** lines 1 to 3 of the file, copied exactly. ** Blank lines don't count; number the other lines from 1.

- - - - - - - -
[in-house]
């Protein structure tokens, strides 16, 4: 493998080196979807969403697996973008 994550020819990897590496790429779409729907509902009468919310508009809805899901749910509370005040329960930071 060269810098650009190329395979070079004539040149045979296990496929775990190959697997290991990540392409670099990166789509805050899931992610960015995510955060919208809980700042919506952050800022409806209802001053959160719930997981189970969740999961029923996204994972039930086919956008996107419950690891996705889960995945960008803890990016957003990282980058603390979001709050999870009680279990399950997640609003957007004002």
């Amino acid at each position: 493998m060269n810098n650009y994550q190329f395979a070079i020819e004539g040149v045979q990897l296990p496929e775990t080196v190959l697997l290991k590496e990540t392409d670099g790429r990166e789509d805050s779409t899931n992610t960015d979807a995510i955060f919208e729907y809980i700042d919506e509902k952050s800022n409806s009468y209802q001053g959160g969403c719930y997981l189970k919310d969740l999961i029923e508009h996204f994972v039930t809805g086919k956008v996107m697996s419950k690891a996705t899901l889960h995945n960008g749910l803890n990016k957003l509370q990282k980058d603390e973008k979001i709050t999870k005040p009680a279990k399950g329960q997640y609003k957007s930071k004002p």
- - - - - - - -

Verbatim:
[in-house]
């Protein structure tokens, strides 16, 4: 493998080196979807969403697996973008 994550020819990897590496790429779409729907509902009468919310508009809805899901749910509370005040329960930071 060269810098650009190329395979070079004539040149045979296990496929775990190959697997290991990540392409670099990166789509805050899931992610960015995510955060919208809980700042919506952050800022409806209802001053959160719930997981189970969740999961029923996204994972039930086919956008996107419950690891996705889960995945960008803890990016957003990282980058603390979001709050999870009680279990399950997640609003957007004002």
């Amino acid at each position: 493998m060269n810098n650009y994550q190329f395979a070079i020819e004539g040149v045979q990897l296990p496929e775990t080196v190959l697997l290991k590496e990540t392409d670099g790429r990166e789509d805050s779409t899931n992610t960015d979807a995510i955060f919208e729907y809980i700042d919506e509902k952050s800022n409806s009468y209802q001053g959160g969403c719930y997981l189970k919310d969740l999961i029923e508009h996204f994972v039930t809805g086919k956008v996107m697996s419950k690891a996705t899901l889960h995945n960008g749910l803890n990016k957003l509370q990282k980058d603390e973008k979001i709050t999870k005040p009680a279990k399950g329960q997640y609003k957007s930071k004002p």